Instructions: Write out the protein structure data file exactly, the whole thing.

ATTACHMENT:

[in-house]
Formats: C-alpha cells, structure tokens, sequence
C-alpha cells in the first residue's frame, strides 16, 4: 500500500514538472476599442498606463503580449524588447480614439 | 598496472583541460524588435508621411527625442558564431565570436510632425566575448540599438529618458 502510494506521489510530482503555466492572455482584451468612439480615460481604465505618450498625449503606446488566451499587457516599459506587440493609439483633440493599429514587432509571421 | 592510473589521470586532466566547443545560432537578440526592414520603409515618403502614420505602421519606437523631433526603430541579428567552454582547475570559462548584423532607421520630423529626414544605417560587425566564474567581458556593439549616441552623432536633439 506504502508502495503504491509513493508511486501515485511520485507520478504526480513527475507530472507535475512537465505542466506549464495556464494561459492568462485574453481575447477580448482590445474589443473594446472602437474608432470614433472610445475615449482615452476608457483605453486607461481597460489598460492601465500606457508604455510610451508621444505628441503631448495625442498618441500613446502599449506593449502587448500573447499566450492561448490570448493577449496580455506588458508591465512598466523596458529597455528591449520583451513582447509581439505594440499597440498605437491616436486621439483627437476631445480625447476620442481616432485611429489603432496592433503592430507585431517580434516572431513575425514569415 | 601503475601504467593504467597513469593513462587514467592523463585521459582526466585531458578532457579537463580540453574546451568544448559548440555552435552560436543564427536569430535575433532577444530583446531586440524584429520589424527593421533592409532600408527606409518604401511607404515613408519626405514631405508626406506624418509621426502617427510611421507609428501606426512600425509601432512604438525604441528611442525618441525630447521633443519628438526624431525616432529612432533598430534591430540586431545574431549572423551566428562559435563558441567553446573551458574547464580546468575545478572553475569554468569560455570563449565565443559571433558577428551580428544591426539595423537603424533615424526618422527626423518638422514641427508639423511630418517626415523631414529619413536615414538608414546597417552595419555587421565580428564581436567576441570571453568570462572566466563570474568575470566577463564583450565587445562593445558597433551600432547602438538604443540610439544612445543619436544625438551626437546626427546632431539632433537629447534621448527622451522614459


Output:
[in-house]
Formats: C-alpha cells, structure tokens, sequence
C-alpha cells in the first residue's frame, strides 16, 4: 500500500514538472476599442498606463503580449524588447480614439 | 598496472583541460524588435508621411527625442558564431565570436510632425566575448540599438529618458 502510494506521489510530482503555466492572455482584451468612439480615460481604465505618450498625449503606446488566451499587457516599459506587440493609439483633440493599429514587432509571421 | 592510473589521470586532466566547443545560432537578440526592414520603409515618403502614420505602421519606437523631433526603430541579428567552454582547475570559462548584423532607421520630423529626414544605417560587425566564474567581458556593439549616441552623432536633439 506504502508502495503504491509513493508511486501515485511520485507520478504526480513527475507530472507535475512537465505542466506549464495556464494561459492568462485574453481575447477580448482590445474589443473594446472602437474608432470614433472610445475615449482615452476608457483605453486607461481597460489598460492601465500606457508604455510610451508621444505628441503631448495625442498618441500613446502599449506593449502587448500573447499566450492561448490570448493577449496580455506588458508591465512598466523596458529597455528591449520583451513582447509581439505594440499597440498605437491616436486621439483627437476631445480625447476620442481616432485611429489603432496592433503592430507585431517580434516572431513575425514569415 | 601503475601504467593504467597513469593513462587514467592523463585521459582526466585531458578532457579537463580540453574546451568544448559548440555552435552560436543564427536569430535575433532577444530583446531586440524584429520589424527593421533592409532600408527606409518604401511607404515613408519626405514631405508626406506624418509621426502617427510611421507609428501606426512600425509601432512604438525604441528611442525618441525630447521633443519628438526624431525616432529612432533598430534591430540586431545574431549572423551566428562559435563558441567553446573551458574547464580546468575545478572553475569554468569560455570563449565565443559571433558577428551580428544591426539595423537603424533615424526618422527626423518638422514641427508639423511630418517626415523631414529619413536615414538608414546597417552595419555587421565580428564581436567576441570571453568570462572566466563570474568575470566577463564583450565587445562593445558597433551600432547602438538604443540610439544612445543619436544625438551626437546626427546632431539632433537629447534621448527622451522614459